Vladimir Nabokov

NABOKV-L post 0017445, Thu, 11 Dec 2008 02:25:00 -0200

Post Script to cithereal mollitude (added paragraph)
S.Klein [ http://www.theaustralian.news.com.au/story/0,25197,24670443-16947,00.html ]: Recently a reviewer summed up many academics' distaste for Gabriel Garcia Marquez's superb novel Love in the Time of Cholera as "an attempt by the author to broaden his appeal by concentrating on the universal and soft subject of love" [...] Perhaps one of the reasons for this is that many women writers are not as interested in male protagonists as they are in the female characters. Male authors, it seems, have a greater fascination with the opposite sex than women do [...]One of the curious aspects of Vladimir Nabokov's success with his perverted love story (although one-sided, it is a love story) is that it emerged from the US. When you look at the canon of American literature, it's easy to see how seldom love has been a significant theme.
S.Klein [ http://www.sfgate.com/cgi-bin/article.cgi?f=/c/a/2008/12/09/DDTR13P2M0.DTL] The elegantly expressed pleasures of Fyodor Ivanovich Tyutchev (1803-1873) provide the silken loveliness that poets of his generation often strove for: The storm withdrew, but Thor had found its oak [...]These lines could easily have been clunkers. Instead they bring to mind the best of Edna St. Vincent Millay, generously suggesting that it may be time to revive interest in both poets (Barbara Berman).
David Powelstock: ‘Lyre of mollitude’ translates ‘iznezhennuyu liru’ – ‘iznezhennyi’ is an adjective, here modifying and agree in gender and case with the feminine noun ‘lira’ (lyre) in the accusative b/c it is the direct object of ‘break’ (‘razbei’ – 2nd-person imperative, singular).
[...] The lyre stands here as a metonymy for poetry and the poet, both seen as masculine pursuits, and which serve as the real target of the critique: poetry has ceased to enjoin the battle for freedom and justice. Lermontov used it a well-known to apply to his entire age: ‘nash vek iznezhennyi’: ‘our sissified/effeminate/pampered age.’ Or, as VN might have it, “our age of mollitude.”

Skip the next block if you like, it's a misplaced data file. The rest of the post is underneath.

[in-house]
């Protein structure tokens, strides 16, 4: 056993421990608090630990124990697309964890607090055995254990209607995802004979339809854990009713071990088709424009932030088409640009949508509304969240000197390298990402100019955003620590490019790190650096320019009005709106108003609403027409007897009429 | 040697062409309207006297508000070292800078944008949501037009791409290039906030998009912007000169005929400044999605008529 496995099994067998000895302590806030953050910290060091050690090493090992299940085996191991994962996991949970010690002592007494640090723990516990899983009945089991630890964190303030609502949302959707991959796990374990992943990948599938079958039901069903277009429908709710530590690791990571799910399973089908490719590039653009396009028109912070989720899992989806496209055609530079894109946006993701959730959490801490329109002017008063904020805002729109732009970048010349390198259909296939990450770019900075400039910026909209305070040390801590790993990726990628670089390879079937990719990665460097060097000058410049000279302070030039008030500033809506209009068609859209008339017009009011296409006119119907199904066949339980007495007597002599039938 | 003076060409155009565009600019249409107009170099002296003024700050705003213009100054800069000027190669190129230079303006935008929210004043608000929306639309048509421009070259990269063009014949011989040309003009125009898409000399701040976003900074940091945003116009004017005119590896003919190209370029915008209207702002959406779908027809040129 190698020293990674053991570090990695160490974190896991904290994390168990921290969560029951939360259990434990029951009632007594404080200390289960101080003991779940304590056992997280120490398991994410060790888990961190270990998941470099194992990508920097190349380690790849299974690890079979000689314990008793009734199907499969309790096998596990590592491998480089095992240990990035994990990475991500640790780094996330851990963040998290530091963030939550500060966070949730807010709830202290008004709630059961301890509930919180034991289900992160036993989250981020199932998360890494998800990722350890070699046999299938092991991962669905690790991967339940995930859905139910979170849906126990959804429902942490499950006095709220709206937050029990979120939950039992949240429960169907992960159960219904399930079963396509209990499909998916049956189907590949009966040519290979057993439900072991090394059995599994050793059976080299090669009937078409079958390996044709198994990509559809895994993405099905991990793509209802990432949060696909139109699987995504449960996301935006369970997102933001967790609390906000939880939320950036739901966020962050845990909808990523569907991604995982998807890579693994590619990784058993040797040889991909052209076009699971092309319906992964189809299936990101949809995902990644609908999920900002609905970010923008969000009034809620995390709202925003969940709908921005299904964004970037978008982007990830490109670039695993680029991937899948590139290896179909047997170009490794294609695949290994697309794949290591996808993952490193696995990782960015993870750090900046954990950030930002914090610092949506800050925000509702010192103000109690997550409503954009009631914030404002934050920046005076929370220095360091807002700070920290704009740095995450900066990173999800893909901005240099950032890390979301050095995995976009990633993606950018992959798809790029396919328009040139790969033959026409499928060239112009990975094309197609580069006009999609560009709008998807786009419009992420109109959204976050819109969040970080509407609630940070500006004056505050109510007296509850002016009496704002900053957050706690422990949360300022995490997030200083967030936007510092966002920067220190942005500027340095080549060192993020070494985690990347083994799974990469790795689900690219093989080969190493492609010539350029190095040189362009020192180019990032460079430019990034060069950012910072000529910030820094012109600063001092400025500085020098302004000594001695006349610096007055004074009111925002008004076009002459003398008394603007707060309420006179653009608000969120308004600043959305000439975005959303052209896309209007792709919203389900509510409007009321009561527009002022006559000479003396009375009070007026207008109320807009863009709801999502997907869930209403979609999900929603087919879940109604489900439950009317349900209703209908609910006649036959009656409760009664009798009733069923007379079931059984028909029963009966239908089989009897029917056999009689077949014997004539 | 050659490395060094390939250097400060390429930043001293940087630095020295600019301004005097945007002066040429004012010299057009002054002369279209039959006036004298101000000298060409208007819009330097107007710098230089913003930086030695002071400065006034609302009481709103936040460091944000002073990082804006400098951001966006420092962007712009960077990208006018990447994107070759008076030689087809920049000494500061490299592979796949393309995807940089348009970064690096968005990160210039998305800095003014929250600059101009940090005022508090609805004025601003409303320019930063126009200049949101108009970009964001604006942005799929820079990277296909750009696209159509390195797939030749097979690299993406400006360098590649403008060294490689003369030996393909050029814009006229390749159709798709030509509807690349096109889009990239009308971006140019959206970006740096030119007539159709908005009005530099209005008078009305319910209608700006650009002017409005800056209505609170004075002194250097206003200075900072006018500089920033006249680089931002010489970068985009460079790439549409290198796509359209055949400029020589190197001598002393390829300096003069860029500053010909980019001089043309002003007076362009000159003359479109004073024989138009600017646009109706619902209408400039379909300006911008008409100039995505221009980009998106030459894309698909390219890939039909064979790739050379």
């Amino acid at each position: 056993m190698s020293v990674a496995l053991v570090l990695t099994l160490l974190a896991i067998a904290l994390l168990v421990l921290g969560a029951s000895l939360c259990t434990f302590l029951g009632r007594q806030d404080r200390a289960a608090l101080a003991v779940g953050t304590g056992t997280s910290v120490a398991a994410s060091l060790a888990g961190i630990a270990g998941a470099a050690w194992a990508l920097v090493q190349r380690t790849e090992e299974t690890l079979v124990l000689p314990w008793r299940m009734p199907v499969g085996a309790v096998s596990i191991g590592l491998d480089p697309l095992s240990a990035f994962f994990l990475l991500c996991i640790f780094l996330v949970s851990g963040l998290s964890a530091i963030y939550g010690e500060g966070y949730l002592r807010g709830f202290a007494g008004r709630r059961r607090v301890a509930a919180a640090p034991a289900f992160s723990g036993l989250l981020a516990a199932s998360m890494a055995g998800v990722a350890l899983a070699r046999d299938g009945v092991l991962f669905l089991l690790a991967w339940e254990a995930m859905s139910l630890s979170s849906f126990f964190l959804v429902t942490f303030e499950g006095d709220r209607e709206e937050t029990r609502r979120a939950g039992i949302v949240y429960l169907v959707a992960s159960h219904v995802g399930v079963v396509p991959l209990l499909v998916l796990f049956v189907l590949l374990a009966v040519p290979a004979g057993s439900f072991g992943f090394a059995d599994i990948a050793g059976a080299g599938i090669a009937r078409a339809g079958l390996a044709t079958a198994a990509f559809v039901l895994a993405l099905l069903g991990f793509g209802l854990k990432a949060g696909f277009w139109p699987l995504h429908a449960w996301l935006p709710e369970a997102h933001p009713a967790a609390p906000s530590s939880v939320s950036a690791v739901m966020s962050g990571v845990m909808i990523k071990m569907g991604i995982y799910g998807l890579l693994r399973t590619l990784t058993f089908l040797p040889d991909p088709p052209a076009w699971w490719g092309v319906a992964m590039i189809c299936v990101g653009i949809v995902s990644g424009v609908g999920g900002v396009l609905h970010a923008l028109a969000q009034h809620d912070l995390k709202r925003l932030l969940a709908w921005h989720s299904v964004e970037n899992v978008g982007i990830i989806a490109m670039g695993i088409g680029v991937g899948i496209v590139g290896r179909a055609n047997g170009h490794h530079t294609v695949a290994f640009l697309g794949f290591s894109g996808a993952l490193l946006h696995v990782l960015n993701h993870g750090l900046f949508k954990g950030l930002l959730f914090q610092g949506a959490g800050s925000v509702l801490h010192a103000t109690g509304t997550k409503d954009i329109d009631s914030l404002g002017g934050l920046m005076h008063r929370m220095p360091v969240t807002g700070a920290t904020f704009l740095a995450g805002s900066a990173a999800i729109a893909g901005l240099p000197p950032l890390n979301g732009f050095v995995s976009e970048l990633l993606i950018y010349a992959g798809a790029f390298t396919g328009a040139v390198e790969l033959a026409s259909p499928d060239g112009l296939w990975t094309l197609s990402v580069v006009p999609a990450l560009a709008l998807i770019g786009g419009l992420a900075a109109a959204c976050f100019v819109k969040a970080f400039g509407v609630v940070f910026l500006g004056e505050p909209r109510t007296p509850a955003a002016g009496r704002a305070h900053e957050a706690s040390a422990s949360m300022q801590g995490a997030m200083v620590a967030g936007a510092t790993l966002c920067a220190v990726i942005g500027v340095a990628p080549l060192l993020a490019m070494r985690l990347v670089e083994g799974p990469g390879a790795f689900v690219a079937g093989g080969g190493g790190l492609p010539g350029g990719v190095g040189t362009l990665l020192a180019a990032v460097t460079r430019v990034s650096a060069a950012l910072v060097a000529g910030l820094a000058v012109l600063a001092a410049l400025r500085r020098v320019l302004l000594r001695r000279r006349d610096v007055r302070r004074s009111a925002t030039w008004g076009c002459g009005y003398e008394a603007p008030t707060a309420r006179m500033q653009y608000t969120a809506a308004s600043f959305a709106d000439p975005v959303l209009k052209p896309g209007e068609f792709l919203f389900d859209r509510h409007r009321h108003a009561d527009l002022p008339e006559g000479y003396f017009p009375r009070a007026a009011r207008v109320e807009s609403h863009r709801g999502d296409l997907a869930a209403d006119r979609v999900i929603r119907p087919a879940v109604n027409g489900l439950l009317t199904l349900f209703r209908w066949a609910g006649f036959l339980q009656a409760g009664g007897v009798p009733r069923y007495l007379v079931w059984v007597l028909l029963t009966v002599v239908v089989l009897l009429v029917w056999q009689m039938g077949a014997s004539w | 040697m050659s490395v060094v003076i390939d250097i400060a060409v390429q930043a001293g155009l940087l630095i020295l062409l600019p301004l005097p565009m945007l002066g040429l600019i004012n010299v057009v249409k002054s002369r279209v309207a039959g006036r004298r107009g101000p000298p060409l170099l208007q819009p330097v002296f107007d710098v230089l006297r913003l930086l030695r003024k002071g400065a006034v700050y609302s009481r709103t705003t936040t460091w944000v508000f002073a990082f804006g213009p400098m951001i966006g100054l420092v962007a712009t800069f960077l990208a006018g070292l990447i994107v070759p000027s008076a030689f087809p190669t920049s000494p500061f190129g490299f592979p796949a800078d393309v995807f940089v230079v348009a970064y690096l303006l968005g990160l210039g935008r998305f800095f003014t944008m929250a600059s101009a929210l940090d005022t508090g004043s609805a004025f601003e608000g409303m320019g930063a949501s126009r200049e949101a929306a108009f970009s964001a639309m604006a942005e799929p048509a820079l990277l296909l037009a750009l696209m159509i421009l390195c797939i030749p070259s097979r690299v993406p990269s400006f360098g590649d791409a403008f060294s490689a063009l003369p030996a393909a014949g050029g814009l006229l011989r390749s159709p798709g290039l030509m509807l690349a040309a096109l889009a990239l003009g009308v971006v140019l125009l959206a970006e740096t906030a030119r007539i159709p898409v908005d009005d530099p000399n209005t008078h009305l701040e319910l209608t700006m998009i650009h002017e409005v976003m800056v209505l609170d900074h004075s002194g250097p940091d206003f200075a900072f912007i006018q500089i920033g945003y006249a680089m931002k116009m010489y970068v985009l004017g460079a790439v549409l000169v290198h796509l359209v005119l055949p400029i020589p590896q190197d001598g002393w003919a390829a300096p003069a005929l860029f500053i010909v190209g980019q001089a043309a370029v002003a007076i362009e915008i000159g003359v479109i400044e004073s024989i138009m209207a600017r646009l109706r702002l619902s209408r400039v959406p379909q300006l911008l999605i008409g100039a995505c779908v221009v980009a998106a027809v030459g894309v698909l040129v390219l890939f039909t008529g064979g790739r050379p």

Victor Fet: изнеженный , “iznezhennyj”, derived from “nezhnyi” (soft, tender, delicate, gentle), generally means pampered, sybaritic, softened; it also could (when directed to a male) mean effete, effeminate, emasculate, girly. (“Nezhnoe ditya”, “a gentle child”, is a cliché). An archaic noun of the same root, “nega” (which VN translated as “mollitude”) is Pushkin’s landmark. [...] In Pushkin’s “Vol’nost”, as in a larger Russian poetical context, “iznezhennyj” has clearly a Greek, Roman, or Byzanthine connection, taking on modern age being too sybaritic and decadent.

JM: My entusiastic thanks to you, VF and DP! I was sorry not to bring up again your entire messages (it is possible to discern the fluent ease in which you all move in language and poetry, the wealth of links and information), because I chose to highlight the intromission of gender issues: poetry as a "masculine pursuit" (Pushkin) and their age as "sissified".
However, VN's employ of "mollitude" in Ada, while describing Villa Venus, in contrast to what prevailed "in their age", wouldn't it mainly apply to a more general acception, such as a "pampered decadence"?
The examples you brought up from Lermontov and Pushkin's EO are not as neutral because in these they seem to see things, at least in relation to epic matters, from an essentially virile perspective, inaccessible to women - in this case "molittude" probably means exactly such a kind of passive gentle effeminacy. And yet, Pushkin's Vol'nost' remains very actual in every aspect when we consider the rebellious and pugnacious as not merely indicating that which is biologically "virile", or the gentle and tender as "effeminate"- inspite of its "mollitude".

Returning to the "broken lyre": Barbara Berman (from SK's posting) wrote about F.I Tyutchev's "pleasures" coming through in VN's translation, but she also demarcated this "silken loveliness" as pertaining to the ambitions of the "poets of his generation" (ie Lermontov's and Pushkin's, too). For Nabokov "gentle Tyutchev's" life or personality does not contain "that romantic appeal which makes the biographies of Pushkin and Lermontov almost homogeneous with their muses" whereas his poetry expresses "elements which characterize the fin de siècle renaissance of Russian poetry ( also called decadence...). For VN, his lyrics "belong to the greatest ever written in Russian."

Mixing the various postings, a new question is raised: is passionate love "too soft" and "too falsely appealing" ( at least, as a subject for novelists and poets) to be able to represent the characteristics and demands of our present age, in America at least?
Joseph Aisenberg writes in response to the article "Love, actually," on LOLITA as a rare novel concerned with love: "These are the sorts of shallow takes on literature that makes one feel dirty using the L-word." YESSSSSSSSSSSSSSSSSSSS

Search archive with Google:

Contact the Editors: mailto:nabokv-l@utk.edu,nabokv-l@holycross.edu
Visit Zembla: http://www.libraries.psu.edu/nabokov/zembla.htm
View Nabokv-L policies: http://web.utk.edu/~sblackwe/EDNote.htm
Visit "Nabokov Online Journal:" http://www.nabokovonline.com

Manage subscription options: http://listserv.ucsb.edu/